Tuesday, December 09, 2014

Traditions and reinventions: make the tea yours

The Sung dynasty (960-1279) powder green tea whisked in a thick, black glazed Jianyang bowl is a good example of reinvention. Nowadays, this type of -originally Chinese- tea method is better known as the quintessential Japanese tea ceremony, Chanoyu. The shift occured with tea master Sen no Rikyû (1522-1591). He had a very good understanding of how to prepare this tea and he used his own culture and philosophy as an inspiration in the process. Instead of relying on very precious and old Sung dynasty wares, he started to use Korean and local ceramics that were utilitarian and had a natural and imperfect beauty (wabi). The principle he followed is twofold, like any Chaxi: functional and aesthetic. And we can add a third dimension: it is also linked to the culture and preference of the time, of the (Japanese) practitioners of tea. That's how matcha has adapted to become the ultimate Japanese tea experience.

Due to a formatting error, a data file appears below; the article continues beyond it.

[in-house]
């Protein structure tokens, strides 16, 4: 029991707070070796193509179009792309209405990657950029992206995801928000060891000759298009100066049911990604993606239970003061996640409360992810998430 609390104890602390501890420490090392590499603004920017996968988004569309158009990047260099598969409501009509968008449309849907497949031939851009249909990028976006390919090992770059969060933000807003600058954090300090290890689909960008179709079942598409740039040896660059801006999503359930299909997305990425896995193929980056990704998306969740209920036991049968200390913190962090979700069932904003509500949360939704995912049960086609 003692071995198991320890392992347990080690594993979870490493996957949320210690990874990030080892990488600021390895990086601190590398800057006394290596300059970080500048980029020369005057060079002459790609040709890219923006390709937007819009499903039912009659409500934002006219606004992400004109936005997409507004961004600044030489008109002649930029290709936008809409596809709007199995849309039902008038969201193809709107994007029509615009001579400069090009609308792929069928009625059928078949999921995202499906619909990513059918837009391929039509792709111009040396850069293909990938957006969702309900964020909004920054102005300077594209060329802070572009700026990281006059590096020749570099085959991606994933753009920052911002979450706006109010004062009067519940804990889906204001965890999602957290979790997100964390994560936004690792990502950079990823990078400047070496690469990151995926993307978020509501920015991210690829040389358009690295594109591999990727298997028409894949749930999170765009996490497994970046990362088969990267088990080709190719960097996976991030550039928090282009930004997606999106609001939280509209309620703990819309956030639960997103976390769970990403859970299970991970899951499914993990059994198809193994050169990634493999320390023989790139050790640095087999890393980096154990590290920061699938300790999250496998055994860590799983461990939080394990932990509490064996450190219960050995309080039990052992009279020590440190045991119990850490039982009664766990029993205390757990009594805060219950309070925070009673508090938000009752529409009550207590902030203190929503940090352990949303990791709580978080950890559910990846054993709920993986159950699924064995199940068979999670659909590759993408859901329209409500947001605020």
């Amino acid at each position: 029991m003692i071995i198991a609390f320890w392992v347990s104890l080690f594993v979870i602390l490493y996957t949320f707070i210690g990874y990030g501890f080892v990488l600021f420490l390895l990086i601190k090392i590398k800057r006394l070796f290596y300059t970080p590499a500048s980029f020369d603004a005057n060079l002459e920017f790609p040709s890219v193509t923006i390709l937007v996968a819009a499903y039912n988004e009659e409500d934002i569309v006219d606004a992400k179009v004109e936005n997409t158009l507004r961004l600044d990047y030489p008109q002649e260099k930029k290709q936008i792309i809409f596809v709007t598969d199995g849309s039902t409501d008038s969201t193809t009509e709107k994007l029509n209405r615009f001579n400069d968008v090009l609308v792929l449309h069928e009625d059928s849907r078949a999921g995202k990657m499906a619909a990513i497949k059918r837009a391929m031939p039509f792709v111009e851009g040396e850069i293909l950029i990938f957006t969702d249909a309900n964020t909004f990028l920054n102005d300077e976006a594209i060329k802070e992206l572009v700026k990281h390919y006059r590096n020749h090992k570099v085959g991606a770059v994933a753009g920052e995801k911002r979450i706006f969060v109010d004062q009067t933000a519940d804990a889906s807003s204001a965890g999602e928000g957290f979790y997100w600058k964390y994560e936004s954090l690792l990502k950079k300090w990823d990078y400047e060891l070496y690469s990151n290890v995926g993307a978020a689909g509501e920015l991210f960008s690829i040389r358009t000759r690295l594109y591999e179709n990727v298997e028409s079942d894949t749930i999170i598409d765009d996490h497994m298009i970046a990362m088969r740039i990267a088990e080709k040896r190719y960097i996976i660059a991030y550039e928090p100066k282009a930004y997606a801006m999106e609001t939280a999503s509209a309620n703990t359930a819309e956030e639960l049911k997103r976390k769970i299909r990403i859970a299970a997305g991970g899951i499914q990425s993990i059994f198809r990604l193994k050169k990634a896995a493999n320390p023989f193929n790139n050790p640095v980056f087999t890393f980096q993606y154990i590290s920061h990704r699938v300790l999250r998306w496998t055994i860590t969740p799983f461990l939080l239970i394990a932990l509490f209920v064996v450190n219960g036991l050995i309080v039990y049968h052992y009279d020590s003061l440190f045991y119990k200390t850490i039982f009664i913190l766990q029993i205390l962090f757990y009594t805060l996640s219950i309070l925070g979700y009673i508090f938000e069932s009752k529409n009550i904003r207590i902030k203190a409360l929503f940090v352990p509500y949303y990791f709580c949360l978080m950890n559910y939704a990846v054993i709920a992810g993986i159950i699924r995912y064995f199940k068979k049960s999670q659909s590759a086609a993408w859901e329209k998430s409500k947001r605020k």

Traditions are a form of culture that is passed on from one generation to another, because the previous generations have found them valuable and interesting. It's important to preserve and understand these traditions, because they contain so much information about history, art... They also teach what was the most refined way of preparing a certain type of tea in the past. And if you can reproduce it, you feel like you are producing living art, because it's like giving life to a process and items that we mostly see in museums.
And once you understand and master the tradition, you are best equipped to reinvent the tea preparation. Adapt the tea to our time, to your local culture. But try to do so in a subtle, smart way that builds on traditions, rather than ignoring or destroying them. I think this how the Japanese tea ceremony succeeded.

That's the spirit we can follow when creating our own Chaxi! It's a way to connect the present with the past. And it's also a way to make a personal connection with the tea.

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